Now you should sharpen your understanding of the rules by working the following problems. The easiest way to remember the rules is to understand how they work. Once you understand the reasoning which led us to the rules, you will very quickly be able to reconstruct any rule you forget. But you may also refer to the rule summary on the inside back cover. You should understand the boxes and circles in this way: Whenever you find a sentence with the form of what you see in a box occurring as the entire sentence at a point along a tree, you should write what you see in the circle at the bottom of every open path on which the first sentence occu'rred. Then check the first sentence. I have written the abbreviated name of the rule above each rule.

Exercise

8-4. Use the truth tree method to determine whether or not the following arguments are valid. In each case show your tree, indicating which paths are closed. Say whether the argument is valid or invalid, and if invalid give all the counterexamples provided by your tree.

a)    A             b)  ~C⊃H         c)  K⊃F          d)  P⊃M            e)   FvG            f)  J⊃D
       B                  ~H⊃C                F                  M⊃B                ~GvH                K⊃D
     A&B                                         K                  P⊃B                   F&H                J&K 
                                                                                                                        D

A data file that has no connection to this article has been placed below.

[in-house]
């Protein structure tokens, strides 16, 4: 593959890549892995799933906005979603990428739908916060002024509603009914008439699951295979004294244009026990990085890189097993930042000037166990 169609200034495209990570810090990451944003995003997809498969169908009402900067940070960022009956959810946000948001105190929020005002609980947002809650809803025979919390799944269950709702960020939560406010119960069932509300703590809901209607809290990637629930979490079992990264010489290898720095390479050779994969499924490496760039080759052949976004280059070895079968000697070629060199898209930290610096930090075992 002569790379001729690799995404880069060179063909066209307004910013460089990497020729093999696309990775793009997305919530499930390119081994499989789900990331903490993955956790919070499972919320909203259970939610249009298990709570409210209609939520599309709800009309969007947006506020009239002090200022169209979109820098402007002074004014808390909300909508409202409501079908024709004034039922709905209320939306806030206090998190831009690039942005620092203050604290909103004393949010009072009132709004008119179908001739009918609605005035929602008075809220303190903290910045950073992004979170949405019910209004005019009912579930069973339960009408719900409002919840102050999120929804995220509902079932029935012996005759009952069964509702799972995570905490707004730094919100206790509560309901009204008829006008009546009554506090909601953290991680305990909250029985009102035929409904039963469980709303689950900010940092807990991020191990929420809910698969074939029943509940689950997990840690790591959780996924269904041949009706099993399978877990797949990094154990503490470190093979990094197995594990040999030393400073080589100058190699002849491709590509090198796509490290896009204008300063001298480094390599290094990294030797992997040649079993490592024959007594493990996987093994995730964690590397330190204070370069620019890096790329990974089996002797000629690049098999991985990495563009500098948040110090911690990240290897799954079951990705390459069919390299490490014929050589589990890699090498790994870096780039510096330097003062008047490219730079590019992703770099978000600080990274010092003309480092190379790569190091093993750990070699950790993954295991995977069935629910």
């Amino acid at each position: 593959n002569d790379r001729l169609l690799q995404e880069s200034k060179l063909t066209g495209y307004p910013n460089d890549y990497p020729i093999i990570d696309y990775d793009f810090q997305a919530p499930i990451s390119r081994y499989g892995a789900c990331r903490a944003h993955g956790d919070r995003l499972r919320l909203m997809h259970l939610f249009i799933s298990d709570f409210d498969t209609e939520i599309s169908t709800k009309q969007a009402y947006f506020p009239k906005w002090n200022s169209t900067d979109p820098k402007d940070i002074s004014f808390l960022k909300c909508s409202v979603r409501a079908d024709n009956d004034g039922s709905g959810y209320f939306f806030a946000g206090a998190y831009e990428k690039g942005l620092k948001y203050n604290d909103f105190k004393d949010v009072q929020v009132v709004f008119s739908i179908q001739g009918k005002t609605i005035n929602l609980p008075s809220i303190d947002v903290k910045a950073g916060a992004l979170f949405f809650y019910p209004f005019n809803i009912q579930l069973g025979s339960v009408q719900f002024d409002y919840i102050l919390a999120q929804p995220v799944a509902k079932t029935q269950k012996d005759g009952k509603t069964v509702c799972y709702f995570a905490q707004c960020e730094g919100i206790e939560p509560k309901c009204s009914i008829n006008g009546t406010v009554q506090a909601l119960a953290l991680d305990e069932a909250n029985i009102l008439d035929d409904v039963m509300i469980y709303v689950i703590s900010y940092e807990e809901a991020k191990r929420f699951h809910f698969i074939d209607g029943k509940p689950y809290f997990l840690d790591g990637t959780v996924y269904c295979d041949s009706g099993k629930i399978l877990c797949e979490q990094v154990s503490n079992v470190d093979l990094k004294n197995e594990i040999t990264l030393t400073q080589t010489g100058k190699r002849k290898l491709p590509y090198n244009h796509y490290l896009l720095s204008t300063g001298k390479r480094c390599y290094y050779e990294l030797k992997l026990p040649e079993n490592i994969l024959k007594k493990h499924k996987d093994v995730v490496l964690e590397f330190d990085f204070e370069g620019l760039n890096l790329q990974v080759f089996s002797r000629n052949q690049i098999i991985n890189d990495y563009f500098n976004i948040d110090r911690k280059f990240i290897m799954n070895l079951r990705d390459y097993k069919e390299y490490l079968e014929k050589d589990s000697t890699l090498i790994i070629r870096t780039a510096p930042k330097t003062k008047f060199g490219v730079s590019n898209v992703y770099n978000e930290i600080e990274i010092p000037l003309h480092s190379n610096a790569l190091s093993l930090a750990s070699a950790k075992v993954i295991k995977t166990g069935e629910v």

g)  (KvS)        h)  J⊃D             i) MN           j)   T≡I             k)   ~(F&~L)
   ~(K&H)             K⊃D               M=~N               J&A                  ~(L&~C)
     K⊃H               JvK                                        ~Tv~A                  F≡L
                            D  
l)  F≡G           m)     C⊃N         n) ~(Q⊃D)      o)  R≡~A        p)  O≡~F
   GH                 ~(I⊃C)            ~(Q&B)            ~(R=T)         ~(FK)
    F≡H                 ~(Nv~I)          ~(B&~R)           R&~S              O⊃K
                            ~N⊃~I               Dv~Q     

8-5. The rules, as I have stated them, specify an order for the branches and an order for sentences in a stack. For example, the rule for a negated conditional, ~(X⊃Y) instructs you to write a stack

X
~Y

But could you just as well write the stack

~Y
X

at the bottom of every open path on which ~(X⊃Y) appears? If so, why? If not, why not? Likewise, the rule for the conditional, X⊃Y, instructs you to write the branches